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5. U.S. Uses Tsunami to Military Advantage in Southeast Asia

Sources: Jane’s Foreign Report (Jane’s Defence), February 15, 2005, Title: “U.S. Turns Tsunami into Military Strategy,” The Irish Times, February 8, 2005, Title: “U.S. Has Used Tsunami to Boost Aims in Stricken Area,” Author: Rahul Bedi; Inter Press Service, January, 18 2005, Title: “Bush Uses Tsunami Aid to Regain Foothold in Indonesia,” Author: Jim Lobe

Faculty Evaluator: Tony White, Ph. D., Craig Winston, Ph. D.
Student Researcher: Ned Patterson

The tragic and devastating power of 2004’s post holiday tsunami was plastered across the cover of practically every newspaper around the world for the better part of a month. As the death toll rose by the thousands every day, countries struggled to keep pace with the rapidly increasing need for aid across the Indian Ocean Basin.

At the same time that U.S. aid was widely publicized domestically, our coinciding military motives were virtually ignored by the press. While supplying our aid (which when compared proportionately to that of other, less wealthy countries, was an insulting pittance), we simultaneously bolstered military alliances with regional powers in, and began expanding our bases throughout, the Indian Ocean region.

Long viewed as a highly strategic location for U.S. interests, our desire to curtail China’s burgeoning economic and military might is contingent upon our control of this area. In the months following the tsunami, writes Rahul Bedi in The Irish Times, the U.S. revived the Utapao military base in Thailand it had used during the Vietnam War. Task force 536 is to be moved there to establish a forward positioning site for the U.S. Air Force.

During subsequent tsunami relief operations, the U.S. reactivated its military co-operation agreements with Thailand and the Visiting Forces Agreement with the Philippines. U.S. Navy also vessels utilized facilities in Singapore, keeping with previous treaties. Further, the U.S. marines and the navy arrived in Sri Lanka to bolster relief measures despite the tsunami-hit island’s initial reluctance to permit their entry.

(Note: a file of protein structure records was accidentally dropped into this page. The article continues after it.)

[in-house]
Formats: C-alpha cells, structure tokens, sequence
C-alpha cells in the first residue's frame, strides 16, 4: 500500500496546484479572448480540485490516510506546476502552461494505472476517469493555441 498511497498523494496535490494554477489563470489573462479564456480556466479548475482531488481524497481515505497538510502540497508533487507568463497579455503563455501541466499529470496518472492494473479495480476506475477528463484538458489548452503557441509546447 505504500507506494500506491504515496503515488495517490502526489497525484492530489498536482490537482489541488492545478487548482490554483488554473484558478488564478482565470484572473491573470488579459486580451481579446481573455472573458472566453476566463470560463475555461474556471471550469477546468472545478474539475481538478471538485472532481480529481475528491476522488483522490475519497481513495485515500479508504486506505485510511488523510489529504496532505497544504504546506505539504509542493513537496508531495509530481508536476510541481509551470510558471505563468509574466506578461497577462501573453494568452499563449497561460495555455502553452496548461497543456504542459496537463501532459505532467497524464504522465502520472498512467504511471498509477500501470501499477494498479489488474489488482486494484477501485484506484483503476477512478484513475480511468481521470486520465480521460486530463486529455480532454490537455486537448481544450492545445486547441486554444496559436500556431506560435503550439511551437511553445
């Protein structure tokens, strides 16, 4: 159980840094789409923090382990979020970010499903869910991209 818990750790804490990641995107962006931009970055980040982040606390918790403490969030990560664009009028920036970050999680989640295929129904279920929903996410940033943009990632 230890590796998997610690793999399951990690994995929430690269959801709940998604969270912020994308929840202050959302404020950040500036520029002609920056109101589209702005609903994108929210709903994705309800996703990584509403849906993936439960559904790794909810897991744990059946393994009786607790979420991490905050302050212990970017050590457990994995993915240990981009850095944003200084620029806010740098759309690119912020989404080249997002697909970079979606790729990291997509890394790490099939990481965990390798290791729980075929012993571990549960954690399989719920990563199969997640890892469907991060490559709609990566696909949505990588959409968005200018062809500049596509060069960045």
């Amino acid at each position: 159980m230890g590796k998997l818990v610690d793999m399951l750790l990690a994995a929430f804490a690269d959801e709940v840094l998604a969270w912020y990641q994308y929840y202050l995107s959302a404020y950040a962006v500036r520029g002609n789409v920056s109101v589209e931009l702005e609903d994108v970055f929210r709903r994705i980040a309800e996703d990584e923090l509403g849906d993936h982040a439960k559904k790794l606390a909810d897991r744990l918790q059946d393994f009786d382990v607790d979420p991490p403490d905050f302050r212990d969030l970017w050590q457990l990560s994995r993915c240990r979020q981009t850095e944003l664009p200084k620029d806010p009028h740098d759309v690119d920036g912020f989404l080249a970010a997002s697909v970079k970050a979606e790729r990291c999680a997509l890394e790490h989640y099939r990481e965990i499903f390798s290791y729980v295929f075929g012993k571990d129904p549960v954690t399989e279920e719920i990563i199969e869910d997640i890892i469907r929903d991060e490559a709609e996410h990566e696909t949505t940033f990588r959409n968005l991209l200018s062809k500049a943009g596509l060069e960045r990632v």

The U.S. also stepped up their survey of the Malacca Straits, over which China exercises considerable influence, and through which 90 percent of Japan’s oil supplies pass. The United States has had trouble expanding its military influence in the region largely due to suspicions by Indonesia and Malaysia that the U.S. is disguising imperial aims under the goal of waging war against terror. The two countries have opposed an American plan to tighten security in the vital Malacca Straits shipping lanes, which might have involved U.S. troops stationed nearby.

Former Secretary of State Colin Powell declared that U.S. relief to the tsunami-affected region would assist the war against terror and introduce “American values to the region.” The Bush Administration is also reviving its hopes of normalizing military ties with Indonesia, writes Jim Lobe for InterPress Service. The world’s most populous Muslim nation, its strategically located archipelago, critical sea lanes, and historic distrust of China have made it an ideal partner for containing Beijing.